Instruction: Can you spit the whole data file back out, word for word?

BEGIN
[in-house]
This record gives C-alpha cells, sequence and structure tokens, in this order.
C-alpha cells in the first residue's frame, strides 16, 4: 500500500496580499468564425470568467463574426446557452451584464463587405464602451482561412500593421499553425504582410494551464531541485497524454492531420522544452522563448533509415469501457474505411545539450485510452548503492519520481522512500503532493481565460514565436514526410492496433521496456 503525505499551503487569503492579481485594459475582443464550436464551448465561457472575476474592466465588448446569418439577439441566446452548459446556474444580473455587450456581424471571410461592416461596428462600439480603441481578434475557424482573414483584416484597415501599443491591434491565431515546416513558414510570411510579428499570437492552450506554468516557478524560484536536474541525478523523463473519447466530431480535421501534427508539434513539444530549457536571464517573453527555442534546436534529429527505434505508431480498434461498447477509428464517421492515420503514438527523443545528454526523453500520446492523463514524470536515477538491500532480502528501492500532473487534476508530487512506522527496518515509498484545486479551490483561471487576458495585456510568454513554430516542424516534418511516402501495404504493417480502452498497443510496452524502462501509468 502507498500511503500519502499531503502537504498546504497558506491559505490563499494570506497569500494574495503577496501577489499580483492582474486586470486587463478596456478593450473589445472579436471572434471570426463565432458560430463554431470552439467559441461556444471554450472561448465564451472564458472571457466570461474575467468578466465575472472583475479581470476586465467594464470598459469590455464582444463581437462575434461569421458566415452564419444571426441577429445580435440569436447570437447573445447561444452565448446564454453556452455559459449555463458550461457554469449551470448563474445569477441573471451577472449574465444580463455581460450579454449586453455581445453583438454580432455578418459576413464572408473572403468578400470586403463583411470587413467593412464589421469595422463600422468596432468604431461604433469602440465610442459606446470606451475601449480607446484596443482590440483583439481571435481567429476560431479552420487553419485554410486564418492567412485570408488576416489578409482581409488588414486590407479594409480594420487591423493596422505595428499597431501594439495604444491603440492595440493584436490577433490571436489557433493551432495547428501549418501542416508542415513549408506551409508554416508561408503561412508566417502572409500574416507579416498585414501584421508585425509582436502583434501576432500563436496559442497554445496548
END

[in-house]
This record gives C-alpha cells, sequence and structure tokens, in this order.
C-alpha cells in the first residue's frame, strides 16, 4: 500500500496580499468564425470568467463574426446557452451584464463587405464602451482561412500593421499553425504582410494551464531541485497524454492531420522544452522563448533509415469501457474505411545539450485510452548503492519520481522512500503532493481565460514565436514526410492496433521496456 503525505499551503487569503492579481485594459475582443464550436464551448465561457472575476474592466465588448446569418439577439441566446452548459446556474444580473455587450456581424471571410461592416461596428462600439480603441481578434475557424482573414483584416484597415501599443491591434491565431515546416513558414510570411510579428499570437492552450506554468516557478524560484536536474541525478523523463473519447466530431480535421501534427508539434513539444530549457536571464517573453527555442534546436534529429527505434505508431480498434461498447477509428464517421492515420503514438527523443545528454526523453500520446492523463514524470536515477538491500532480502528501492500532473487534476508530487512506522527496518515509498484545486479551490483561471487576458495585456510568454513554430516542424516534418511516402501495404504493417480502452498497443510496452524502462501509468 502507498500511503500519502499531503502537504498546504497558506491559505490563499494570506497569500494574495503577496501577489499580483492582474486586470486587463478596456478593450473589445472579436471572434471570426463565432458560430463554431470552439467559441461556444471554450472561448465564451472564458472571457466570461474575467468578466465575472472583475479581470476586465467594464470598459469590455464582444463581437462575434461569421458566415452564419444571426441577429445580435440569436447570437447573445447561444452565448446564454453556452455559459449555463458550461457554469449551470448563474445569477441573471451577472449574465444580463455581460450579454449586453455581445453583438454580432455578418459576413464572408473572403468578400470586403463583411470587413467593412464589421469595422463600422468596432468604431461604433469602440465610442459606446470606451475601449480607446484596443482590440483583439481571435481567429476560431479552420487553419485554410486564418492567412485570408488576416489578409482581409488588414486590407479594409480594420487591423493596422505595428499597431501594439495604444491603440492595440493584436490577433490571436489557433493551432495547428501549418501542416508542415513549408506551409508554416508561408503561412508566417502572409500574416507579416498585414501584421508585425509582436502583434501576432500563436496559442497554445496548